One Man’s Quest to Save a Haunting 5,000-Portrait Archive from the Clutches of Time


For going on two decades after the end of World War I, Costica Ascinte was quite possibly the only professional photographer in all of Romania. He continued to work right up until his death in 1984, by which point he had accumulated over 5,000 glass plate negatives and several hundred prints — a visual history of the Romanian people and a culture that, we know from previous articles, may soon be gone for good.

Unfortunately, this massive, culturally-rich archive is slowly disappearing as time and improper storage take their toll. But one man, Cezar Popescu, is determined to rescue whatever is still salvageable, and is well on his way to digitizing the entire archive even as it deteriorates before his very eyes.

According to TIME LightBox, Popescu first ran across the archive at a regional museum, where a small collection of postcards was being displayed. The museum had acquired the plates from the Ascite family where they had been stored in crates that were open to both the elements and the occasional farm animal.

Needless to say, they were in pretty bad shape, and so Popescu — whose father had worked with Costica Ascite’s son as a photographer — took an interest in the archive and convinced the museum to let him digitize the plates before they degraded any more than they already had.

Here’s a quick look at the painstaking process Popescu goes through for every single negative:

“Piece by piece I hope to add as much information as I can, but right now my main concern is to get the plates digitized,” he tells TIME. “It just seems a shame to lose something so irreplaceable.”

Here’s a small selection of the 1,000+ images that Popescu has digitized thus far:













Due to communist copyright law, all of the images above — and, in fact, the entire digital archive — is in the public domain and available for you to use however you see fit. To see more of the images, or possibly help Popescu to identify people or places photographed therein, head over to the archive’s Flickr, Facebook or Twitter by following the corresponding links.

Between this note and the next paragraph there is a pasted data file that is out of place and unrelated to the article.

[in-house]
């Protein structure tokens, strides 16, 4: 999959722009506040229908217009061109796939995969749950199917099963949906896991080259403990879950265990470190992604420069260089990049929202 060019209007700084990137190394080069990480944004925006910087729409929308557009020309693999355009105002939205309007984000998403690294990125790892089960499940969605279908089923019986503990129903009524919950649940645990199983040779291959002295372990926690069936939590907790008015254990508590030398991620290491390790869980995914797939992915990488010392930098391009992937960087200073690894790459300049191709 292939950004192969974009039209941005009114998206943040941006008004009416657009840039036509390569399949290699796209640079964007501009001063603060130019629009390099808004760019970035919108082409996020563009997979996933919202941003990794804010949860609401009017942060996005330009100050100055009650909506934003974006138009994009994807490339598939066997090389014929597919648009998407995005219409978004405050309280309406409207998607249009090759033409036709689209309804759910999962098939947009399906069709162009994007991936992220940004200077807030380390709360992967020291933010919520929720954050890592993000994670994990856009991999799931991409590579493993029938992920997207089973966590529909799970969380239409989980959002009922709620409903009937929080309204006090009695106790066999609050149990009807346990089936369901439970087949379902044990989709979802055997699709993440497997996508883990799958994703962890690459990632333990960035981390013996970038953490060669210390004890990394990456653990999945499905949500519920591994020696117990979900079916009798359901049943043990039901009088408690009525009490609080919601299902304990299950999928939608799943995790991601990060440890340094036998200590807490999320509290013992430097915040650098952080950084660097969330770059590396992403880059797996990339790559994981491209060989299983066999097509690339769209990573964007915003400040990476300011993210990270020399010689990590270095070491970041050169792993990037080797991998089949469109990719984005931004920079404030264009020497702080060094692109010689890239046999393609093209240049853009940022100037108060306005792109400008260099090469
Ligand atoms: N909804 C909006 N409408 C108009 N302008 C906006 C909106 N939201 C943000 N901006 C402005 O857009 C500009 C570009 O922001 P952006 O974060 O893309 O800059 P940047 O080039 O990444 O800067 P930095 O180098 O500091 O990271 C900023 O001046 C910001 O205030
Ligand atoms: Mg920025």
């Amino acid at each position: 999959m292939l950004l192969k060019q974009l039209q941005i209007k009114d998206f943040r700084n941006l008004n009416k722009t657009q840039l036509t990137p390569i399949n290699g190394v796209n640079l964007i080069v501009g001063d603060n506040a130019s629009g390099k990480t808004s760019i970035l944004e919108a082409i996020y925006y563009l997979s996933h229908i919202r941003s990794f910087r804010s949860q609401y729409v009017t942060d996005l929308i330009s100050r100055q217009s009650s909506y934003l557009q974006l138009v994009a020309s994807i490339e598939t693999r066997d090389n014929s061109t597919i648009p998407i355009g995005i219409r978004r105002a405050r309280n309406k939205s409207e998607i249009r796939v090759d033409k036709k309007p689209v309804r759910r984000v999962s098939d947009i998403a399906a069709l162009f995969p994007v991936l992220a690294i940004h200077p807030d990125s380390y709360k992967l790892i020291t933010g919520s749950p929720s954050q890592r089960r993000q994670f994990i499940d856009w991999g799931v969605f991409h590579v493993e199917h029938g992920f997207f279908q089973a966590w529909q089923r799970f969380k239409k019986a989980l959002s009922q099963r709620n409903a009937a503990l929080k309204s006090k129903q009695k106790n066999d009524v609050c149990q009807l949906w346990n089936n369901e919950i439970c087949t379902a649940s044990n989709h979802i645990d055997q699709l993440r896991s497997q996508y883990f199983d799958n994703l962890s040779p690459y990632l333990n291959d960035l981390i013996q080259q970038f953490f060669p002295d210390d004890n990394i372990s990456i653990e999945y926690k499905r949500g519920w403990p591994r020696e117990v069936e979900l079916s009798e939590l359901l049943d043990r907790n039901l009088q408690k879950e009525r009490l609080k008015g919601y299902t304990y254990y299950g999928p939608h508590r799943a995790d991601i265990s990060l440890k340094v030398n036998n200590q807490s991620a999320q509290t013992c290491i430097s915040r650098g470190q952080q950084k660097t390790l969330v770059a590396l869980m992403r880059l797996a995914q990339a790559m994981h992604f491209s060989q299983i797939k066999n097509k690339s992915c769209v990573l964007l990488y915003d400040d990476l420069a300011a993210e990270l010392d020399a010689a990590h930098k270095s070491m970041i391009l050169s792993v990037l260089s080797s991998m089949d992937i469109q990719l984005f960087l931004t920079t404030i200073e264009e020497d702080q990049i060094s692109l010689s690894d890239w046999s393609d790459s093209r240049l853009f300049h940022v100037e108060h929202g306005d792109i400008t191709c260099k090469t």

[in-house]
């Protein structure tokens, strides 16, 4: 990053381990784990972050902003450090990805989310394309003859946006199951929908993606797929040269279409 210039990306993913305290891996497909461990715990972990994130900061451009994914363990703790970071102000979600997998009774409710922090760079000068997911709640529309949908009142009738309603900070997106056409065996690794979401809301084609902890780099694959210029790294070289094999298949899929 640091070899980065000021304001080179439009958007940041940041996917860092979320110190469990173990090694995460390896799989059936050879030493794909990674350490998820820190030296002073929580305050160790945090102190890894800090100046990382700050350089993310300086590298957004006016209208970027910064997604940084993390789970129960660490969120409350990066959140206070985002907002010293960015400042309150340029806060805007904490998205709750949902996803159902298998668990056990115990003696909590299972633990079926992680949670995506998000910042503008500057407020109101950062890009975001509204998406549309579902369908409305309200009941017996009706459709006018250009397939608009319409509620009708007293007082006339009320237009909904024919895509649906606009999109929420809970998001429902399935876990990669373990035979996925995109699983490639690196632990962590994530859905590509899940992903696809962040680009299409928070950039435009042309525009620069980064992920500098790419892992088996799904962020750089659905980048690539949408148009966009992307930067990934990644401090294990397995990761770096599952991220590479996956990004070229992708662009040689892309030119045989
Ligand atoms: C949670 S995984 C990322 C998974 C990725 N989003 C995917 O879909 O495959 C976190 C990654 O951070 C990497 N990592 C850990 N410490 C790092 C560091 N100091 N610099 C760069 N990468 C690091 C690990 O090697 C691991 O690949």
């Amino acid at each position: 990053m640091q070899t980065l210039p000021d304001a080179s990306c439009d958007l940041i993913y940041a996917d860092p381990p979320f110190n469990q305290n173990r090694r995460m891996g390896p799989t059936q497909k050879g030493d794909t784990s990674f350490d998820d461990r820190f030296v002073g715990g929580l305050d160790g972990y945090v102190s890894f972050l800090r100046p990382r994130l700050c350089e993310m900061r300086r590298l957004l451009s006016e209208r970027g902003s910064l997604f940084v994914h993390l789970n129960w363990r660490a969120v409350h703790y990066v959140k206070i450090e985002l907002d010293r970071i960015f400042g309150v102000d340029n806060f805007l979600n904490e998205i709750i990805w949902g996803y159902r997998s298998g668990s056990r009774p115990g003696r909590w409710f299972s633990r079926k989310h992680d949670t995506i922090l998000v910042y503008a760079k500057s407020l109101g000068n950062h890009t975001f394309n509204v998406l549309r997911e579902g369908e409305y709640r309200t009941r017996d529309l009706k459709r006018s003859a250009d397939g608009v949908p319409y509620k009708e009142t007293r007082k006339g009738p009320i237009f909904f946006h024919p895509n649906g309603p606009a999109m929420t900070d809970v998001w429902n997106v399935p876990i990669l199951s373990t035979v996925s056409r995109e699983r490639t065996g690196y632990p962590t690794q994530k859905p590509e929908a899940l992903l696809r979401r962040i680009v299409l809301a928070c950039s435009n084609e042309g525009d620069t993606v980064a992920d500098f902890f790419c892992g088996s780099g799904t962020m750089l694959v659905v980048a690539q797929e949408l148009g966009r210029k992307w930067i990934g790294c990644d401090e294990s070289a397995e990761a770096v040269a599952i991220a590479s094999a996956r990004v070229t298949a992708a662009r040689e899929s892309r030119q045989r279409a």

(via TIME LightBox)

Image credits: Photographs courtesy of the Costica Acsinte Archive

  • agour

    These would suit the reddit colorization page :)

  • David Liang

    Wow, some of them look like they’re in fantastic condition.

  • Stan B.

    Thank god someone is attempting to salvage these invaluable, irreplaceable photographic and cultural artifacts. As ephemeral as these analog images may be, how will the long neglected digital archives of today fare in our distant future?

  • Tiberiu Banica

    It’s Acsinte not Ascinte..

  • Erik Lauri Kulo

    “Due to communist copyright law […]”, oh give me a f-ing break, Petapixel.

  • fdfdf

    hopefully “petapixel usa” has a fair health politic XD

  • Alan Dove

    I think “communist” is used as a factual term here, not an insult. Romania was avowedly communist for much of this photographer’s career, which would explain the lack of private copyright on these images.

  • Iovanov

    *Acsinte, not Ascinte

  • Iovanov

    It is factual, but communism itself is an insult. Are you a Kulommunist, Eric?

  • Jeppe

    The quality of some of the negatives is remarkable, and has a very attractive quality. Well done, Cezar Popescu! Is there a way to support him in his endeavor?

  • Alin G. Patru

    Great and admirable work. Unfortunately, the first sentence in the article is misleading.

    There were many professional photographers in Romania starting 1900’s and even before.

    During communist time, even most of the larger villages had at least one trained and certified photographer. You couldn’t work as one without having graduated a course and taken a thorough exam.

    Why a photographer in a village: family photos, I.D. photos, tombstone photos, funeral (yes, funeral) and marriage photos.

    There is a huge archive of film and plates still to be discovered in Romania, especially because photography was one of the liberties our parents, including my father – could fully afford.

    Moreover, photography was taught in schools and home labs were pretty cheap, as well as goodish manual or semi-automatic cameras. I started photography on a Smena 8-m, while my father spent one monthly salary back in the 80’s for a Zenit-E.

  • jackregnart

    I’m scanning what is probably going to be thousands of negatives right now, I feel this guys pain. But, also the sense of accomplishment in doing it.

  • Avril111

    my Aunty Amelia got a new blue Land Rover LR4 only from
    working part time off a home computer… helpful hints B­u­z­z­3­4­.­ℂ­o­m